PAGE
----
General Question

flo's avatar

Who's right about using or not using the term dial the phone when a person is not on an old fashioned telephone?

Asked by flo (13313points) July 18th, 2017

I suppose they say it jokingly? I’m not sure. The person is using a cellphone/smartphone so they are not dialing, that’s the message. So what is the correct term according to them?

Observing members: 0 Composing members: 0

27 Answers

Sneki2's avatar


Hawaii_Jake's avatar

I have not heard another way of talking about how one calls another person on the phone. Even though we do not dial, we still use that word.

It’s like windows in cars. Even though they are now electric, we still say “roll up the window.” It still means the same thing.

flo's avatar

@Sneki2 calling applies to both kinds of phones though.

si3tech's avatar

@flo In the same vein I still hear some say I’d drop a dime on that.

chyna's avatar

Hmm… that makes me think about TV’s and turning the channel. Is that what people say now?
@Hawaii_Jake had a good answer.

Pachy's avatar

I grew up with rotary phones so I use the word dialing interchangeably with calling. People always seem to understand what I mean.

janbb's avatar

In novels and movies they usually say, “punched in the numbers” on the cellphone but I’m not sure I’ve actually heard people say that IRL.

JLeslie's avatar

I still say dial sometimes. Dial, call, ring, I use all of those terms.

I also still say “tape” sometimes instead of “record” regarding songs, TV shows, and videos.

I catch myself saying “record” like and album, instead of CD once in a while. Now, even CD’s are going away.

As long as the people I’m talking to are my age or older they know what I mean.

kritiper's avatar

It’s somewhat colloquial. Like saying “up North,” “down South,” “back East,” and “out West.”

Stinley's avatar

It’s fine. Words change and evolve as people use them. That’s why new editions of dictionaries come out every year! Lots of words come from an old meaning which has now changed but the word still is the same. For example meat used to mean all foods and now solely means animal flesh food.

Stinley's avatar

@JLeslie, I think record is fine as in your 2nd example. The music is recorded onto a vinyl record, CD, iTunes etc. Taping is definitely old school though!

Response moderated (Writing Standards)
LuckyGuy's avatar

Some people still say they have video footage of a crime scene.

zenvelo's avatar

Using “dial” or “tape” is no worse than still calling a movie a “film”.

Geez, no more “Dialing for Dollars”. And “Dial M for Murder” is an anachronism.

And the phone company always had “Dial O for Operator” but they really wanted you to dial zero.

kritiper's avatar

In your car, do you keep gloves in the glove compartment? So should it be called a glove compartment? If it was called a map compartment, or snack compartment, or owner’s manual storage compartment (is yours in there like it should be??), jockey box, or just plain shit compartment? How would anyone know what the heck you meant? So “dialing the phone” or “dialing the number” while not exactly up-to-date, is a term people can relate to and understand, so it’s still relevant.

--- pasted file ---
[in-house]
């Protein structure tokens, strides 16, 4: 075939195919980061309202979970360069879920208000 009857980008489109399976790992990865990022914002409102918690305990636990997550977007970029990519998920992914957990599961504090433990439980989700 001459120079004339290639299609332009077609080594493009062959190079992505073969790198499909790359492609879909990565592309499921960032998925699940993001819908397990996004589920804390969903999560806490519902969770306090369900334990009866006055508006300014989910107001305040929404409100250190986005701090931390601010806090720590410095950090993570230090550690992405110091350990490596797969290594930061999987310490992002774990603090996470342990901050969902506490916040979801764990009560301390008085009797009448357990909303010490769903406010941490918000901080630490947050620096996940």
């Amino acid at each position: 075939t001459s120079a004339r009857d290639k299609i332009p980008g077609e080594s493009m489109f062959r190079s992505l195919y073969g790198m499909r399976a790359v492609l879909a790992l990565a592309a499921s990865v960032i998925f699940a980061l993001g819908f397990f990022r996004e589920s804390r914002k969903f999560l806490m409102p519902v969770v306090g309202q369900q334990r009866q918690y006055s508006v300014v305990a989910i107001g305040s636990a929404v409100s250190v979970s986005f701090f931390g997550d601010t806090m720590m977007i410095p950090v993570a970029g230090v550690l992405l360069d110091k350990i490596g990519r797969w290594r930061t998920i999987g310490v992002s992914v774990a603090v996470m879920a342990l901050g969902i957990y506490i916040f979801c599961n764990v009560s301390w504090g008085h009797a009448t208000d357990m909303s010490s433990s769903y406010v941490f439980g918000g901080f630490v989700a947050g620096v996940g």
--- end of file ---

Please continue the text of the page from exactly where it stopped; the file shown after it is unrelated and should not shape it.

Dutchess_III's avatar

It’s just a term. It can change meanings. Lots of terms have changed meanings. There is no right or wrong.

tinyfaery's avatar

I still yo use all the old terms. Video, tape a show, roll down the window. Habit.

Dutchess_III's avatar

“Roll down the window.” Yep! What else would you say?

zenvelo's avatar

^^^^ Please open the window.

Dutchess_III's avatar

O. Well. No. The AC is on.

flo's avatar

Edited to add:
Thanks all.
The different definitions of the word dial:
“to operate a phone or make a phone call to someone by choosing a particular series of numbers on the phone:”

. “call (a telephone number) by turning a disk with numbered holes or pressing a set of buttons.”

Cambridge’s definition sounds sound to some of us.
Taping recording etc. is more about making a duplicate not about the item used. Unless of course the people speaking are talking strictly about those items technically.

chyna's avatar

I also remember old movie clips in which someone will say “get on the horn and call…”
I’ve tried to find out the meaning but can’t find out why they used to say that.

JLeslie's avatar

@chyna Just a guess, but I think maybe the shape of the parts of the phone? Maybe they actually used horns? I’m sure my friend’s dad would know, he wrote this book.

Response moderated
Dutchess_III's avatar

Early,early phones had a mouth piece, shaped like a horn, that people would yell into. Pictures:
I think you spun a lever that would dial up the operator then you’d yell into the phone who it was you wanted her to connect you with. Rumor has it she’d also share all the gossip with you about the party she’s going to connect you to.

chyna's avatar

@Dutchess_III Ok, I bet that’s it.

Answer this question




to answer.

This question is in the General Section. Responses must be helpful and on-topic.

Your answer will be saved while you login or join.

Have a question? Ask Fluther!

What do you know more about?
Knowledge Networking @ Fluther